As we sat on the ferry to Devenport earlier in the day, you could be forgiven for confusing New Zealand's winter with one of the more balmy days of English summer. The weather is simply glorious but there are storm clouds on the horizon for rugby.
The issue of concussion is now front-page news in New Zealand with today's Herald carrying a picture of the world's best player Kieran Read with the headline 'All Blacks: What a knockout'.
Read was knocked out back in April and played his first game back on Saturday when he ran out for the Crusaders against the Western Force.But after a reoccurrence of the symptoms, he will sit out the first Test on Saturday.
The risks of concussion have been frequently reported throughout last season back in England and the Kiwi press is currently dominated by the issue. Saturday's Herald had a double-page spread featuring Shontayne Hape's extremely personal experiences of concussion and the side effects. It was emotive and wonderfully written.
Today's Herald is strongly focused on Read, his own concussion and the wider ramifications for his career. Concussion is not a topic to be taken lightly and for their columnist Dana Johannsen, she feels it is time Read was stood down and given a prolonged rest, in part for his health and also as a message to the game as a whole.
The column concludes: "Having Read spend an extended stint on the sideline will hopefully prompt those young players and weekend warriors who believe playing on after a head knock is a badge of honour to adjust their thinking."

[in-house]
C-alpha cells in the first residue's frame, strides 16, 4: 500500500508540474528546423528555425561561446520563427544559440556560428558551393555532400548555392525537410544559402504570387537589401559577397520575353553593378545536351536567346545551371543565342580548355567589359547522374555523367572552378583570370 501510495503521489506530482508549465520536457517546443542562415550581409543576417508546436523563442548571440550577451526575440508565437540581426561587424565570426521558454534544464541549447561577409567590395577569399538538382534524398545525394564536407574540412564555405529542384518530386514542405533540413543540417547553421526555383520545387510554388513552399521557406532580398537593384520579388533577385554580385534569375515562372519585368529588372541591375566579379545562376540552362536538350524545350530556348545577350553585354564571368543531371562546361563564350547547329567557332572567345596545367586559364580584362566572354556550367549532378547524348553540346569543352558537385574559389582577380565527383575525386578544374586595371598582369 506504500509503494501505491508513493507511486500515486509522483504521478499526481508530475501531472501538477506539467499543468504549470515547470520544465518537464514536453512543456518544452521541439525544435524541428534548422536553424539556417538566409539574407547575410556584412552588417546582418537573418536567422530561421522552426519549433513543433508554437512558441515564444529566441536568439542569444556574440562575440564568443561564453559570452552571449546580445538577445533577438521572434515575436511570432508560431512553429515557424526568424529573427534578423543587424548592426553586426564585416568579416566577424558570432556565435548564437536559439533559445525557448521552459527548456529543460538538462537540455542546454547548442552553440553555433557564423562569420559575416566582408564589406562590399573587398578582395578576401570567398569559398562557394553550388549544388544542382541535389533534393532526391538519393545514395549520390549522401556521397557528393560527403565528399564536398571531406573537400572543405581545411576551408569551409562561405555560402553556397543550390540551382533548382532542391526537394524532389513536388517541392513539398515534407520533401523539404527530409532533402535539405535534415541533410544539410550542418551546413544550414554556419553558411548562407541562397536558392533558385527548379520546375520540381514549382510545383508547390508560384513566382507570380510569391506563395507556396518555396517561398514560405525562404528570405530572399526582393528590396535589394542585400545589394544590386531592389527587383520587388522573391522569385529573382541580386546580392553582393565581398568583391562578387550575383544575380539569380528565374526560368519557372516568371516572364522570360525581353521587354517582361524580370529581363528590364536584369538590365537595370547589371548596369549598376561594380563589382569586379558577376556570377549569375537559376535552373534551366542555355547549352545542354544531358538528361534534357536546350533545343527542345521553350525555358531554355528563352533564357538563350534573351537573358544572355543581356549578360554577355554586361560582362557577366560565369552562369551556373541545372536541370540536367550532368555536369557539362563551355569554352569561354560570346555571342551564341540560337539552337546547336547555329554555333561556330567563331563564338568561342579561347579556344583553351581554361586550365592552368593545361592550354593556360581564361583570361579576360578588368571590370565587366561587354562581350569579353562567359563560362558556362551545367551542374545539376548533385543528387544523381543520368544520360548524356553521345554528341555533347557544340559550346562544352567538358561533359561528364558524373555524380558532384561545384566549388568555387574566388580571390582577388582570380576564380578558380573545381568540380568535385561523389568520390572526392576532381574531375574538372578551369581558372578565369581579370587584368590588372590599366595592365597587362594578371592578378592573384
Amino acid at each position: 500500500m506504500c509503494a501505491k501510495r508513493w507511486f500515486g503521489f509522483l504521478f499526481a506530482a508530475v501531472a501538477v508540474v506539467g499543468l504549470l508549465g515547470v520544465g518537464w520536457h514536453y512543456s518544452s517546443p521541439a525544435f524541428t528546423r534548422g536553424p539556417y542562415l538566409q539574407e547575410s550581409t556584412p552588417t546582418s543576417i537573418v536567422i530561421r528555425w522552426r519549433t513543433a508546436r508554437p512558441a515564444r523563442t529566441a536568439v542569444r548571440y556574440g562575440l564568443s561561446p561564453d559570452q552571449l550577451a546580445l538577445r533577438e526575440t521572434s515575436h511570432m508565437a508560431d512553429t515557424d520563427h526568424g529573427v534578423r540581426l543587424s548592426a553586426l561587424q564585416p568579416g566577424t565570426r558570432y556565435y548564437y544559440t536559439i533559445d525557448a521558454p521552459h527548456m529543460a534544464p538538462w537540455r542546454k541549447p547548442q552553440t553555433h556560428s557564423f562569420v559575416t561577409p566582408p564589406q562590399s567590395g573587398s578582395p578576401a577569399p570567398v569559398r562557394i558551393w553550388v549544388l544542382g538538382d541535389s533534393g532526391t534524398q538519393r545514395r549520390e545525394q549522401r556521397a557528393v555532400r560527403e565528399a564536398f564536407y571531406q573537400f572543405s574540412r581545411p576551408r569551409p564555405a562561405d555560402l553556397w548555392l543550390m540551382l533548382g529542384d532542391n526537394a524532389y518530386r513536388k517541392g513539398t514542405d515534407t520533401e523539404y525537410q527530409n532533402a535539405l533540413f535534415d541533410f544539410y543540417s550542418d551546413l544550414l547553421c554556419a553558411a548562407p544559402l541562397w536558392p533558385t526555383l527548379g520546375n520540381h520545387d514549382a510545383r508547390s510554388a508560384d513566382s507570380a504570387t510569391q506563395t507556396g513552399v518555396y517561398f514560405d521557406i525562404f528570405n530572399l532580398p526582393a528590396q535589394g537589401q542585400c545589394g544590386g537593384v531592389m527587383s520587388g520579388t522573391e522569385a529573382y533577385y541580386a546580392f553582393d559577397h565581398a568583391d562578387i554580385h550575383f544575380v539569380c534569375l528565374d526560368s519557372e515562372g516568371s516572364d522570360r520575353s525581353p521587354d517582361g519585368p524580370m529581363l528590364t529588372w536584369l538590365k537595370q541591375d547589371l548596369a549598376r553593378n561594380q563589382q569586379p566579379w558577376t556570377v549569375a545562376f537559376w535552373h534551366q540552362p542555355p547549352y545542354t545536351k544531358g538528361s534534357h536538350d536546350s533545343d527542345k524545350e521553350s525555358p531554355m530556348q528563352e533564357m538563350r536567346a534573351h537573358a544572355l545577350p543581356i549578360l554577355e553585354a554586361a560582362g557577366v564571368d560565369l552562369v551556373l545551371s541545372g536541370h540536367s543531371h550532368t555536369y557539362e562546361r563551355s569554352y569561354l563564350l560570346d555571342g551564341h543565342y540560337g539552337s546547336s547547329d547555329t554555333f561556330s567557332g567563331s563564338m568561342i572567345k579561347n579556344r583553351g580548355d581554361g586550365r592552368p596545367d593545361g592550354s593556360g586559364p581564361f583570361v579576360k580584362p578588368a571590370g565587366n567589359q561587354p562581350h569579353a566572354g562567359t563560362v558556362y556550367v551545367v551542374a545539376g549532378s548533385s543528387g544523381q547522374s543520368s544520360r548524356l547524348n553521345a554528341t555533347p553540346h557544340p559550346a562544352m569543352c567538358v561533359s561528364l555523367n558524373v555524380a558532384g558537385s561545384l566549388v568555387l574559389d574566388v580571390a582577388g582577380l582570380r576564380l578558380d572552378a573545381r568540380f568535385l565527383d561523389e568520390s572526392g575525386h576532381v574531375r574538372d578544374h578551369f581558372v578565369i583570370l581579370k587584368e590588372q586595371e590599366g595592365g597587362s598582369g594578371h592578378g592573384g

Alongside Read, news of Connacht's Craig Clarke's retirement has also hit these shores. The former Chiefs captain sustained 10 concussions in 22 months, a shocking tally.
When asked about the issue of concussion and the potential life-changing ramifications, All Blacks lock Brodie Retallick did admit it was a concern when talking to the press on Tuesday.
"To be out with concussion is definitely frustrating, but it's probably more scary to be honest because you're not sure when the symptoms will go away or return. We just have to be patient and wait for it to get better because it's something you don't really want to mess around with. It's frustrating sitting on the sideline, but you don't want to rush it."
The amalgamation of Read, Hape and Clarke's tales means New Zealanders will find it hard to escape the issue.
Tom Hamilton was brought up near the stands of the Recreation Ground and joined ESPN in 2011. He is now Associate Editor of ESPNscrum.
Follow him on Twitter @tomESPNscrum